Salt pillows and localization of early structures: case study in the Ucayali Basin (Peru)
I. Moretti, J. P. Callot, M. Principaud, D. Pillot, 2013. "Salt pillows and localization of early structures: case study in the Ucayali Basin (Peru)", Thick-Skin-Dominated Orogens: From Initial Inversion to Full Accretion, M. Nemčok, A. Mora, J. W. Cosgrove
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In many compressive zones, there is a risk of undercharged hydrocarbon prospects as a result of timing, that is, the growth of the structure is younger than the main fluid migration phase. The North Ucayali Basin represents a setting of this type, where locating the earliest structures is crucial for well placement. In the North Ucayali Basin, the variable amount of erosion at the top of the structures shows that they are not uniformly recent. Although the growth of early structures may be explained by the reactivation of inherited features during shortening, evaporitic pillows may represent an alternative factor controlling the localization of deformation in the studied area. Indeed, subsurface data reveal the presence of flat salt domes that have an influence on thrust localization. The existence and tips of such efficient gliding surfaces concentrate the strain and, as a result, localize the early zones of deformation. Analogue models designed to study these phenomena highlight the crucial role of salt pillows as potential weak zones localizing deformation ahead of the propagating wedge. These models also emphasize the need to constrain certain parameters that have been previously disregarded, including the thickness of the brittle layers between the main décollement level (if present) and the pillows, as well as their burial depth.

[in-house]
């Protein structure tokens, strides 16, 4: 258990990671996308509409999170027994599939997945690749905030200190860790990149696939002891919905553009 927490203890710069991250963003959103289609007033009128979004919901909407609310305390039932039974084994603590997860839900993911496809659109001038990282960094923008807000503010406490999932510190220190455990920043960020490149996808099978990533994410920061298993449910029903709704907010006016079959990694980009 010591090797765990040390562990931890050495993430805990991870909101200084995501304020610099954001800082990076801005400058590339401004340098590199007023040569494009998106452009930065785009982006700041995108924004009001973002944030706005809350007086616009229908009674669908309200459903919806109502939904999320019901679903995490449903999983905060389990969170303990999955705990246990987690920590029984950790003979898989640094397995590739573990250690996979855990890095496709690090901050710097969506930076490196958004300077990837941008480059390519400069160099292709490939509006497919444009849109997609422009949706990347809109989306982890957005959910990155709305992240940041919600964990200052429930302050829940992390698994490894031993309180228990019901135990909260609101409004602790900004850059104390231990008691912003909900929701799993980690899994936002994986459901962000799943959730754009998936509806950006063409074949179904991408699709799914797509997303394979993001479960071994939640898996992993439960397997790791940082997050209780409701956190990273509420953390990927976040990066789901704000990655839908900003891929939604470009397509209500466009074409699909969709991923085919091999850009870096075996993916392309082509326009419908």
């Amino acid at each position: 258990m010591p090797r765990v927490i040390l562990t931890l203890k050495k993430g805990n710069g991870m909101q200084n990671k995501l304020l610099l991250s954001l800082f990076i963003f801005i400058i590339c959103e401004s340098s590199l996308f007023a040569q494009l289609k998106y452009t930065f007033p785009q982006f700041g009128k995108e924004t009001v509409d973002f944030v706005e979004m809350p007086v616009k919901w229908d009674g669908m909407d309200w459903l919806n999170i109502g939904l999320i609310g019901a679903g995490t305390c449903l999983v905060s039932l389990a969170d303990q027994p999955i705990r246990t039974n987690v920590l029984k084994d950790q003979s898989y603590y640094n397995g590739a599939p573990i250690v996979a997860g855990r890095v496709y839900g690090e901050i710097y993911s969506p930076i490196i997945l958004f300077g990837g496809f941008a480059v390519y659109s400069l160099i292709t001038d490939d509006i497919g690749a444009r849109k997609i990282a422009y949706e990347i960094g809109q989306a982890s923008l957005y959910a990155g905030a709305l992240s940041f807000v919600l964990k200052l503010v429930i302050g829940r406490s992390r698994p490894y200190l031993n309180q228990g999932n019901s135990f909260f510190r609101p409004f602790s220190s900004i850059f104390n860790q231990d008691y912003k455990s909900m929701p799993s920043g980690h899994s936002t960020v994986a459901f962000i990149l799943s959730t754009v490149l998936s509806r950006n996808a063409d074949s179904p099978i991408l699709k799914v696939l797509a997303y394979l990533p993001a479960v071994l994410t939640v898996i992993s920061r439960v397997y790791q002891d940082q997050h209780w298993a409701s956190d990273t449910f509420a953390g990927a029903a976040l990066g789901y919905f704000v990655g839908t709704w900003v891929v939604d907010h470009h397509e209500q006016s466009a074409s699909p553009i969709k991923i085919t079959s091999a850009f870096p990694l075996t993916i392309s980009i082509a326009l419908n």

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Thick-Skin-Dominated Orogens: From Initial Inversion to Full Accretion
This volume studies the driving dynamic for thick-skin tectonics. It evaluates the role of various factors that control the development of thick-skin architecture. The studied driving dynamics include individual plate movement rates, overall convergence rates, orogen movement sense with respect to mantle flow and pro-wedge versus retro-wedge location. Numerous internal factors that influence the architecture of thick-skinned dominated orogens have been considered. These include the role of the rheology of the deforming layers, the presence or absence of potential detachment horizons, basement buttresses, crustal thickness variations, inherited strength contrasts and the impact of pre-existing anisotropy in thick-skin orogenic deformation. External factors discussed include the role of both syn-tectonic erosion and deposition in deformation.
The study areas begin with worldwide examples and close with a detailed coverage of the Northern Andes natural laboratory, which is characterized by particularly robust data coverage.